There’s new hope for people living with geographic atrophy (GA), an advanced form of the eye disease dry age-related macular degeneration (dry AMD). Scientists hope they’re close to new therapies for the condition that’s proven hard to treat in the past.
In dry AMD, small yellow lesions called drusen form under your eye’s retina. If they grow larger, drusen can block nutrients from reaching the retina and cause cell death. Your eyesight becomes blurred, and if AMD advances to GA, you may have trouble seeing from the center part of your vision.
There are two forms of AMD, wet and dry. Dry AMD affects around 90% of all people with AMD and usually gets worse more slowly. Although treatments for wet AMD have evolved quickly in the past few years, innovations in the dry form of the condition have come at a slower pace.
Michael Cooper, OD, an optometrist and director of medical education at Eyes on Eyecare, calls GA “a currently irreversible, visually devastating disease for millions of people.”
“We want to help people with GA take back some control and empower them by identifying GA earlier on, so they can live their life the way they want,” he says. And while vision loss from GA is permanent, future treatments may stop or slow the disease from getting worse over time.
Right now, the only treatments that might reduce the progression of dry AMD are vitamins and supplements. And once the illness advances to GA, there are no therapies – vision loss in these areas is permanent. Recently though, researchers have made exciting breakthroughs in pursuing treatments for GA, including medicines and surgery.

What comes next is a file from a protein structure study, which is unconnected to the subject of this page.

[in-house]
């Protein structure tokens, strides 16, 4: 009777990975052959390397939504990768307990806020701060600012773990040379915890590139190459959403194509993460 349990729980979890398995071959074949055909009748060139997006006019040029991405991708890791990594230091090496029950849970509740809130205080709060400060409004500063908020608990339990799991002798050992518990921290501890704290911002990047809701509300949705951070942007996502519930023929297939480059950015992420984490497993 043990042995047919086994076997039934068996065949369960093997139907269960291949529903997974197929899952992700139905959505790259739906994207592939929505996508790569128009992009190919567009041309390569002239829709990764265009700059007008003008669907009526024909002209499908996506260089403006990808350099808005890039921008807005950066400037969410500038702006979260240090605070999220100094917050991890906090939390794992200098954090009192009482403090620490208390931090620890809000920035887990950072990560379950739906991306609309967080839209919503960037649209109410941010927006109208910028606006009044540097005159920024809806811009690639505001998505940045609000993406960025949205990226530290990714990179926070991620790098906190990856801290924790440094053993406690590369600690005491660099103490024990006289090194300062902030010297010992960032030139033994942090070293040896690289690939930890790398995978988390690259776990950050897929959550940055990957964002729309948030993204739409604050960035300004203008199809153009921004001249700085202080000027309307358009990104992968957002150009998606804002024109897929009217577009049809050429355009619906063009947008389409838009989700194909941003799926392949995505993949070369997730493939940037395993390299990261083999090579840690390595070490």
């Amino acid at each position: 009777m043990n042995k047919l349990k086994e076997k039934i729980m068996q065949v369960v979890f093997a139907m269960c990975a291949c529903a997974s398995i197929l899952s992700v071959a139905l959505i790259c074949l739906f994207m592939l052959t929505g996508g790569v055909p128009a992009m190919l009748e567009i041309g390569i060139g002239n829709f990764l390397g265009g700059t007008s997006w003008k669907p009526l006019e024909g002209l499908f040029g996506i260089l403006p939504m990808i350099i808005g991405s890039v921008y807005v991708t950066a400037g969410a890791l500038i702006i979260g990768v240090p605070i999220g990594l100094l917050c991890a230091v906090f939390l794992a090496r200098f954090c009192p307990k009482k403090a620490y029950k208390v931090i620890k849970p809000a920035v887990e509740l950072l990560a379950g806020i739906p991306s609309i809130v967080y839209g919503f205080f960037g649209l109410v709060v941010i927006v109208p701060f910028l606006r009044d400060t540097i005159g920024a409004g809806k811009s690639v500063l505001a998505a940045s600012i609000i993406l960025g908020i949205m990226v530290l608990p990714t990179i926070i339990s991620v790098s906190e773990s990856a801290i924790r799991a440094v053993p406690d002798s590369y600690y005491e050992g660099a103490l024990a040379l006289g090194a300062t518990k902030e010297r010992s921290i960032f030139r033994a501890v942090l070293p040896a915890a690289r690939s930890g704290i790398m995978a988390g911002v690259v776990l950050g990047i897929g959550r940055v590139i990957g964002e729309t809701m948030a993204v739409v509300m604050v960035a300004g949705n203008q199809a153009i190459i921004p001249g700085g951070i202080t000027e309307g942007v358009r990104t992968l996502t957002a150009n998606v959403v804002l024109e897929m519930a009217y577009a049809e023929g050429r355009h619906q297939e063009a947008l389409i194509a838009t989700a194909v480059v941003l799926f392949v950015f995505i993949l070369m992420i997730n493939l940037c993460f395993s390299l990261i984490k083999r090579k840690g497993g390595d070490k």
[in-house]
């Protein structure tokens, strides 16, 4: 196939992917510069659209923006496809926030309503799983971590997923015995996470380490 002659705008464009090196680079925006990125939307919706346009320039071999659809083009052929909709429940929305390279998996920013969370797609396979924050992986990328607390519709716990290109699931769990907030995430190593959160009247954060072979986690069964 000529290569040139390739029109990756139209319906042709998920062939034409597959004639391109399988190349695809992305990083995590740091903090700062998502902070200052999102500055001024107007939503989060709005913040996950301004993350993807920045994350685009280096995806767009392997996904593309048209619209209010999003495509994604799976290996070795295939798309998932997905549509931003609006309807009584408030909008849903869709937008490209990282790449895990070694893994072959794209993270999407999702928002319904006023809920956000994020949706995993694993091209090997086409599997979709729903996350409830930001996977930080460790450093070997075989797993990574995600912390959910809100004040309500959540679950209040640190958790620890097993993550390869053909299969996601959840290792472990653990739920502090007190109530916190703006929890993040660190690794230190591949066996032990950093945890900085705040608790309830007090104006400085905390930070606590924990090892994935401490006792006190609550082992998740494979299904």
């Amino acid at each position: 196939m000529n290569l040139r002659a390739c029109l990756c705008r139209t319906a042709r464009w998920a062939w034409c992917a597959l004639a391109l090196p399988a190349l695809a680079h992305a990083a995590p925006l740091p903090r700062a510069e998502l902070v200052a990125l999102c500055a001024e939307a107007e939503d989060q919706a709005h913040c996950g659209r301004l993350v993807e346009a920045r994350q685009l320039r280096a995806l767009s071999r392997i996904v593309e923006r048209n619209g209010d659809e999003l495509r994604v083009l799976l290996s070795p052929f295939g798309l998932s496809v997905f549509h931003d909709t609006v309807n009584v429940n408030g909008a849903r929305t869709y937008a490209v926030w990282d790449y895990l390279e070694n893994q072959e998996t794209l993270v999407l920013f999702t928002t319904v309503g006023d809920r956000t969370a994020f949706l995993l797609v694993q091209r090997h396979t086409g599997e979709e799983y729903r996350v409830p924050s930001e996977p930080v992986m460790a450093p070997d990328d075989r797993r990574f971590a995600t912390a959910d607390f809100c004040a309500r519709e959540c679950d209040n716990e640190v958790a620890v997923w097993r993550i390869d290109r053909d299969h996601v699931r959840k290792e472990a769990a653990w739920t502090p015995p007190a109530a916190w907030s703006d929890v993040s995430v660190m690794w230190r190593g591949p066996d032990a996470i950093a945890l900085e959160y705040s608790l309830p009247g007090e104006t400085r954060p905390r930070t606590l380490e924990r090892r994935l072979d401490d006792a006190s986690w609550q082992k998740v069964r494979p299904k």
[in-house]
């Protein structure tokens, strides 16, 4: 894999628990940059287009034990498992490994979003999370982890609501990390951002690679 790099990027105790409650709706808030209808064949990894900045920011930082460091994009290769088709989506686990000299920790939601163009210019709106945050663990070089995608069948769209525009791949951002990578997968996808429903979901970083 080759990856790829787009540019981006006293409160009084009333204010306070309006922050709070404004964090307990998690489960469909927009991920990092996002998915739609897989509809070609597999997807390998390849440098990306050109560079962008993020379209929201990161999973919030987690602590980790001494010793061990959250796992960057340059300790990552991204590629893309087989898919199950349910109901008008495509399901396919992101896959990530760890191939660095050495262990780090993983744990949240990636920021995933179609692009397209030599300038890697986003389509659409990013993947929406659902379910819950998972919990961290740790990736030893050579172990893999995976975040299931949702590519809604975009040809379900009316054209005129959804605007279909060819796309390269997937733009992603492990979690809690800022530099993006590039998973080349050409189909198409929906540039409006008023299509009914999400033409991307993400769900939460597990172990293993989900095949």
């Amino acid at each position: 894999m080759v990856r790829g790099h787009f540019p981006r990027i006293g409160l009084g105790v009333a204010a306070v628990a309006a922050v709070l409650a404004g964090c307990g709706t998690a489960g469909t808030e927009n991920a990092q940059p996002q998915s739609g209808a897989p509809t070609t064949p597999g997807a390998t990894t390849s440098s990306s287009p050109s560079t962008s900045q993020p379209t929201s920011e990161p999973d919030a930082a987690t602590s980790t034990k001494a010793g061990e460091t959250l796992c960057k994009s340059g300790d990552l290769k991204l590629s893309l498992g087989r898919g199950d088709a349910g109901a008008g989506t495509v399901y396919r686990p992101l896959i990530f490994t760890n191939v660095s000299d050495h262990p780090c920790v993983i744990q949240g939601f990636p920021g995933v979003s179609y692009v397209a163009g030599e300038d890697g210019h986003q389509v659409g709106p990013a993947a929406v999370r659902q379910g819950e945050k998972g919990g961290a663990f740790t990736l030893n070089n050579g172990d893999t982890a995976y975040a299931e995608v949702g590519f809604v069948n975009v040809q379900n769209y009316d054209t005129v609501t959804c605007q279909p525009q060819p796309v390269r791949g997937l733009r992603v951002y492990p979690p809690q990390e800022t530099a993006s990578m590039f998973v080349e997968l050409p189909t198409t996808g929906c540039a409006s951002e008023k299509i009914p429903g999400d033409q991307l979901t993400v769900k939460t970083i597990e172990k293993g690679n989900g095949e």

What Is the Role of the Complement System in GA?
Many of the emerging treatments for GA work to control a part of your immune system called the complement system. These two systems team up to protect you from things that can make you sick such as viruses and bacteria. Your complement system enhances your immune system by switching on proteins that help keep you healthy.
About 50 tiny proteins in your blood’s plasma make up your complement system. Normally, these proteins are idle until something triggers them, like when you’re injured or fighting off bacteria. This sets off a protective chain reaction called a cascade, where one protein switches on, followed by another and another.
Sometimes, proteins in your complement system work too hard, and your body triggers them too often. When this happens, it raises your chances of disease, including AMD, which can lead to GA.
What Are Some Promising Treatments for GA?
The most promising treatments for GA target the complement system. Cooper says researchers haven’t had a strong grasp of the science behind GA, but recently, the complement system “has become the marquee area of geographic atrophy research.”
Researchers have homed in on two types of protein in your blood, the C3 and C5 proteins. Usually, these proteins get rid of germs that make you ill, but they can cause inflammation and also attack healthy cells.